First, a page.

Brilliant solutions to the world’s problems. We meet people with ideas to make the world a better place and investigate whether they work.
How to put the internet in a box
What happens when you take a little box containing some of the vast knowledge amassed on the internet, to communities that live offline?
From a peaceful valley in the remote Himalayas to a bustling Rohingya refugee camp, people are carrying gigabytes of data - from school curricula to the whole of Wikipedia - into places where access to the internet is impossible.
Inspired by one of our listeners, we delve into the world of the “sneakernet” - a network of people who carry information to places where the signal doesn’t reach.
Produced and presented by Tom Colls
Photo Credit: Getty
How jellyfish can help us
Jellyfish blooms can cause havoc, scaring away tourists, clogging up fishing nets, and even getting stuck in power station cooling pipes.
But scientists are finding ways to use the creatures to help us solve some big problems. They think jellyfish mucus could filter microplastics from our water systems, and their collagen could help us develop new medicines. And some want to see jellyfish on our plates.
Produced and presented by Ruth Evans
Picture credit: Getty Images
Training police to patrol each other
A growing number of police departments in the US are introducing a new concept in their training - teaching officers on the beat how to step in when they see a colleague doing something they don't think is right.
After the killing of George Floyd and the Black Lives Matter protests, a programme pioneered by police in New Orleans is being developed for other forces.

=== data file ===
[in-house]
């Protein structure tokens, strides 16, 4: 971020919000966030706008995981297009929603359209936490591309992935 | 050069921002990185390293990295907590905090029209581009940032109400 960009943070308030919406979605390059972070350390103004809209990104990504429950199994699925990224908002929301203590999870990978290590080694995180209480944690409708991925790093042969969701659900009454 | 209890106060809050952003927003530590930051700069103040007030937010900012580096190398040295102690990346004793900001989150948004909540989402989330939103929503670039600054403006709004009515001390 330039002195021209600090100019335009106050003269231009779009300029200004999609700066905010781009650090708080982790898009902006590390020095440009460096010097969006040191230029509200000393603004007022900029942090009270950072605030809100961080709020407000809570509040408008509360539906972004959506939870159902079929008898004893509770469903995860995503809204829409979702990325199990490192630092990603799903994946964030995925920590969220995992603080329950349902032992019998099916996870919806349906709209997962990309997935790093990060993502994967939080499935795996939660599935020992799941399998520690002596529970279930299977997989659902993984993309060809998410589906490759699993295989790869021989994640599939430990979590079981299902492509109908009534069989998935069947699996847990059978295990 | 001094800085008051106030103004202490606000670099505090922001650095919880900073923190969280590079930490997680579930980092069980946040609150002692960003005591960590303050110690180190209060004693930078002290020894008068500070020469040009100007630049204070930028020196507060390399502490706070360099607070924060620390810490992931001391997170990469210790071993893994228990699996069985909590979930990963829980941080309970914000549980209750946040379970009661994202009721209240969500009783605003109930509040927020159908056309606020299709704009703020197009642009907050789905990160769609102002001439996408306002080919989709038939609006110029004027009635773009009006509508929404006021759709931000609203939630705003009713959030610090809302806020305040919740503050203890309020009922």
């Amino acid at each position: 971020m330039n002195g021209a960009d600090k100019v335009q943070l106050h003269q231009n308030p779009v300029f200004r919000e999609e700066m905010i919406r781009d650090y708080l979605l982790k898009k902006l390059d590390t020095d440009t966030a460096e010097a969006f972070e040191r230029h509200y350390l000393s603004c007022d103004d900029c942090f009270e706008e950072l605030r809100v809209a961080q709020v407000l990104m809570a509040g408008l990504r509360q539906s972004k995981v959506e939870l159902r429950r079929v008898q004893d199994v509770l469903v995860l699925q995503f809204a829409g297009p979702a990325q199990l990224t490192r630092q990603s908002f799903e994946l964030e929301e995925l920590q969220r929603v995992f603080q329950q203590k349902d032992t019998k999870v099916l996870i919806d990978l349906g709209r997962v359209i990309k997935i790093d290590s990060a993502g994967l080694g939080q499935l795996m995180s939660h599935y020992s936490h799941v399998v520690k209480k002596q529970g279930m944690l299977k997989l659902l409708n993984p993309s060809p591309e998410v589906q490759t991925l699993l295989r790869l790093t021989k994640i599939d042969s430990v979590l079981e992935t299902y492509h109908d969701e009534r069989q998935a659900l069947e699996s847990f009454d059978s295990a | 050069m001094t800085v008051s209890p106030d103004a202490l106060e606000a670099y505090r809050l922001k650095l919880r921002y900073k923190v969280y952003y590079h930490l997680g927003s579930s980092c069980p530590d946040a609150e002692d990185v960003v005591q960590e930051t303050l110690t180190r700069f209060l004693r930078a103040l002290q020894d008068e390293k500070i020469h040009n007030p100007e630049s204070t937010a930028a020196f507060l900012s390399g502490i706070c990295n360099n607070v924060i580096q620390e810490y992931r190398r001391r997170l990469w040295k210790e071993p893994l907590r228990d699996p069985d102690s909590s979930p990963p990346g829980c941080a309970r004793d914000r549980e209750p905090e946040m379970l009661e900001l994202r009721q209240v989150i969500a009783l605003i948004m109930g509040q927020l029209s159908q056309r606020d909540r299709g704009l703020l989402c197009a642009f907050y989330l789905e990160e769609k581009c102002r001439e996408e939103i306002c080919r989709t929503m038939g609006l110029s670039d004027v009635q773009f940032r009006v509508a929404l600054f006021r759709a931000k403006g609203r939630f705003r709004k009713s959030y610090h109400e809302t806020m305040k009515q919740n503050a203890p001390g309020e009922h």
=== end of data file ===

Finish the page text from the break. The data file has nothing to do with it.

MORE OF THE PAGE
Presented and produced by Daniel Gordon.
Picture credit: Getty Images
Getting rid of AI bias
It’s not just search engines that are powered by artificial intelligence. From the courts to the jobs market, AI is influencing decisions that have a big impact on people’s lives.
But researchers now believe that not all people are treated equally by some algorithms. They’ve found potential bias - influenced by race, class and gender - can have an impact on the decisions that computers make.
Some programmers, computer scientists and entrepreneurs hope to fight this bias, using the technology that created it in the first place.
Produced and presented by Craig Langran
Image: Getty Images
How to prevent drowning
We hear how AI lifeguards are helping to spot danger on Israel’s beaches, while on Lake Victoria special forecasts for fishermen are saving hundreds of lives. Meanwhile in Bangladesh, community creches and bamboo swimming stages are reducing deaths among children – the group at highest risk of drowning. It’s estimated that 320,000 people around the world die in the water each year.
Produced and presented by Claire Bates
Photo: Getty Images
Smartphones saving the rainforest
Old smartphones powered by solar panels are being used to catch illegal loggers in rainforests across the world.
Each year, more than 150 million mobiles are discarded in the US alone - so we’re looking at clever ways to reuse them. But should we really rethink our consumer habits and keep our phones for longer?
Produced and presented by Julie Ball.
Photo: Rainforest Connection